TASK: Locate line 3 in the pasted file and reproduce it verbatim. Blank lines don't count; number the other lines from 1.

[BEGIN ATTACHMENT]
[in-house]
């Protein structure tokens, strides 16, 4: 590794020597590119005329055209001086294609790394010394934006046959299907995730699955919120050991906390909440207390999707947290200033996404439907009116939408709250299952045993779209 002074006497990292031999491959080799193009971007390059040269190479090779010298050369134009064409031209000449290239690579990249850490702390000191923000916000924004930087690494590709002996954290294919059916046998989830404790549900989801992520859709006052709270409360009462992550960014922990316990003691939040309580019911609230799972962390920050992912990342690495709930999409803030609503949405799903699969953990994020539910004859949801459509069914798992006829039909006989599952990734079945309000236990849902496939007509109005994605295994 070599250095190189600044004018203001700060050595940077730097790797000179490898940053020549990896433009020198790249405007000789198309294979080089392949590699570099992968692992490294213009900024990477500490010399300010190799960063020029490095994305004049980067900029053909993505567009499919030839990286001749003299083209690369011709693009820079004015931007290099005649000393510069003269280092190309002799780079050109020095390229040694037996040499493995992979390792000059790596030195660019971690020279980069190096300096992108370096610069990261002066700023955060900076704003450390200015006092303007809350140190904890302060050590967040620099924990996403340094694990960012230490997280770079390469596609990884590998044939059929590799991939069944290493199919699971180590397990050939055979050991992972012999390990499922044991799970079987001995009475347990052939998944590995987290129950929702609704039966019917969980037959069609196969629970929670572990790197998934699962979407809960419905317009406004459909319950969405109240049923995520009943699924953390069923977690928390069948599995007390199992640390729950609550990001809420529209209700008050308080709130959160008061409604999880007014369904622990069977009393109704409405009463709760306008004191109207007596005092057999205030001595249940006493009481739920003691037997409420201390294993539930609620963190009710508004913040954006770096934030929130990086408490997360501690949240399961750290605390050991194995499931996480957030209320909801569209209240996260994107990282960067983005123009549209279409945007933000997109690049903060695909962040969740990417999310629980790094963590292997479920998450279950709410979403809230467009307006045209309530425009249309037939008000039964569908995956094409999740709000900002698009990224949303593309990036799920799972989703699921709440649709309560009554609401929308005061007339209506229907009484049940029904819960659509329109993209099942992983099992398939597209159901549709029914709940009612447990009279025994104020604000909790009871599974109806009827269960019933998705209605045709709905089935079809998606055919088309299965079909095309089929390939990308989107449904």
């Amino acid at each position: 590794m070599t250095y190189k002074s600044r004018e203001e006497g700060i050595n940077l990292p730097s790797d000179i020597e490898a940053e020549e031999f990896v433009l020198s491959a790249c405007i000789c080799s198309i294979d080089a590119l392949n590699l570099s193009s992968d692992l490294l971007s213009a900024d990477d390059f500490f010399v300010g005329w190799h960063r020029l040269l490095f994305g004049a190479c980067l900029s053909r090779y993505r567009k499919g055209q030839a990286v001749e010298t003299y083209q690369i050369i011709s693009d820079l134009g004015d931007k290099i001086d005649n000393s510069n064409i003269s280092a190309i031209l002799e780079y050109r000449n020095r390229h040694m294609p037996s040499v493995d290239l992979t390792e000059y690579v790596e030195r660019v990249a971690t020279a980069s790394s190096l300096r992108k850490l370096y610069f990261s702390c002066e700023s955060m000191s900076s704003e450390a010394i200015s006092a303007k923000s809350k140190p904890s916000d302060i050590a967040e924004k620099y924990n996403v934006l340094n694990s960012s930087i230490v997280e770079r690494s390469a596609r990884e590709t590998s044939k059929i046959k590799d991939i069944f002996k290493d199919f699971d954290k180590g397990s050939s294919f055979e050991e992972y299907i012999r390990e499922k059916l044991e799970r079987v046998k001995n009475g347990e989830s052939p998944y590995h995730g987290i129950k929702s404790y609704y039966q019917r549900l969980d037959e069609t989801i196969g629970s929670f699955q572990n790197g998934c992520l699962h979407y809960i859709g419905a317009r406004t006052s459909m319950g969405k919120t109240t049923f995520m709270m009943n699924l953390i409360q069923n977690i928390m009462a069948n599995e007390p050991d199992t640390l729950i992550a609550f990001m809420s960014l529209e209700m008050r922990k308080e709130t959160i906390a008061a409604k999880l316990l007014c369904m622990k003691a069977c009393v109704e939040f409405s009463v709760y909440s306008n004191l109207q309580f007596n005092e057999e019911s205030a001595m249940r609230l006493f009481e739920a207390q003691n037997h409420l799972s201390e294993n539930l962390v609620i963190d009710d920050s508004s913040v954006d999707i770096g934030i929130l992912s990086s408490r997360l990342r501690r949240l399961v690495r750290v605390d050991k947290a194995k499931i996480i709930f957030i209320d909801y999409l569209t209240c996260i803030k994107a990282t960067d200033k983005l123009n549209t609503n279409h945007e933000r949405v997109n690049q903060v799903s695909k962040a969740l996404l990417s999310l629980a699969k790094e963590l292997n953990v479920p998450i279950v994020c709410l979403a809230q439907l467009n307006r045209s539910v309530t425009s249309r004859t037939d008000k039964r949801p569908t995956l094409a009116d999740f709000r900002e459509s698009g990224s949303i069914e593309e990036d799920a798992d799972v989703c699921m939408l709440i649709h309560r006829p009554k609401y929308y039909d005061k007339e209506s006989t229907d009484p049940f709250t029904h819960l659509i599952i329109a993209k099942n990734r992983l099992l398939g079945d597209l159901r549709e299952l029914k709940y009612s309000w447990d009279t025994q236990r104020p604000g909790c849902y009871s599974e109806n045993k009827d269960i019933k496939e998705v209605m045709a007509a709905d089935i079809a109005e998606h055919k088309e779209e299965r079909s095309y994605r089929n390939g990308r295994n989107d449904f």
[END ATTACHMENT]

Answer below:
């Amino acid at each position: 590794m070599t250095y190189k002074s600044r004018e203001e006497g700060i050595n940077l990292p730097s790797d000179i020597e490898a940053e020549e031999f990896v433009l020198s491959a790249c405007i000789c080799s198309i294979d080089a590119l392949n590699l570099s193009s992968d692992l490294l971007s213009a900024d990477d390059f500490f010399v300010g005329w190799h960063r020029l040269l490095f994305g004049a190479c980067l900029s053909r090779y993505r567009k499919g055209q030839a990286v001749e010298t003299y083209q690369i050369i011709s693009d820079l134009g004015d931007k290099i001086d005649n000393s510069n064409i003269s280092a190309i031209l002799e780079y050109r000449n020095r390229h040694m294609p037996s040499v493995d290239l992979t390792e000059y690579v790596e030195r660019v990249a971690t020279a980069s790394s190096l300096r992108k850490l370096y610069f990261s702390c002066e700023s955060m000191s900076s704003e450390a010394i200015s006092a303007k923000s809350k140190p904890s916000d302060i050590a967040e924004k620099y924990n996403v934006l340094n694990s960012s930087i230490v997280e770079r690494s390469a596609r990884e590709t590998s044939k059929i046959k590799d991939i069944f002996k290493d199919f699971d954290k180590g397990s050939s294919f055979e050991e992972y299907i012999r390990e499922k059916l044991e799970r079987v046998k001995n009475g347990e989830s052939p998944y590995h995730g987290i129950k929702s404790y609704y039966q019917r549900l969980d037959e069609t989801i196969g629970s929670f699955q572990n790197g998934c992520l699962h979407y809960i859709g419905a317009r406004t006052s459909m319950g969405k919120t109240t049923f995520m709270m009943n699924l953390i409360q069923n977690i928390m009462a069948n599995e007390p050991d199992t640390l729950i992550a609550f990001m809420s960014l529209e209700m008050r922990k308080e709130t959160i906390a008061a409604k999880l316990l007014c369904m622990k003691a069977c009393v109704e939040f409405s009463v709760y909440s306008n004191l109207q309580f007596n005092e057999e019911s205030a001595m249940r609230l006493f009481e739920a207390q003691n037997h409420l799972s201390e294993n539930l962390v609620i963190d009710d920050s508004s913040v954006d999707i770096g934030i929130l992912s990086s408490r997360l990342r501690r949240l399961v690495r750290v605390d050991k947290a194995k499931i996480i709930f957030i209320d909801y999409l569209t209240c996260i803030k994107a990282t960067d200033k983005l123009n549209t609503n279409h945007e933000r949405v997109n690049q903060v799903s695909k962040a969740l996404l990417s999310l629980a699969k790094e963590l292997n953990v479920p998450i279950v994020c709410l979403a809230q439907l467009n307006r045209s539910v309530t425009s249309r004859t037939d008000k039964r949801p569908t995956l094409a009116d999740f709000r900002e459509s698009g990224s949303i069914e593309e990036d799920a798992d799972v989703c699921m939408l709440i649709h309560r006829p009554k609401y929308y039909d005061k007339e209506s006989t229907d009484p049940f709250t029904h819960l659509i599952i329109a993209k099942n990734r992983l099992l398939g079945d597209l159901r549709e299952l029914k709940y009612s309000w447990d009279t025994q236990r104020p604000g909790c849902y009871s599974e109806n045993k009827d269960i019933k496939e998705v209605m045709a007509a709905d089935i079809a109005e998606h055919k088309e779209e299965r079909s095309y994605r089929n390939g990308r295994n989107d449904f």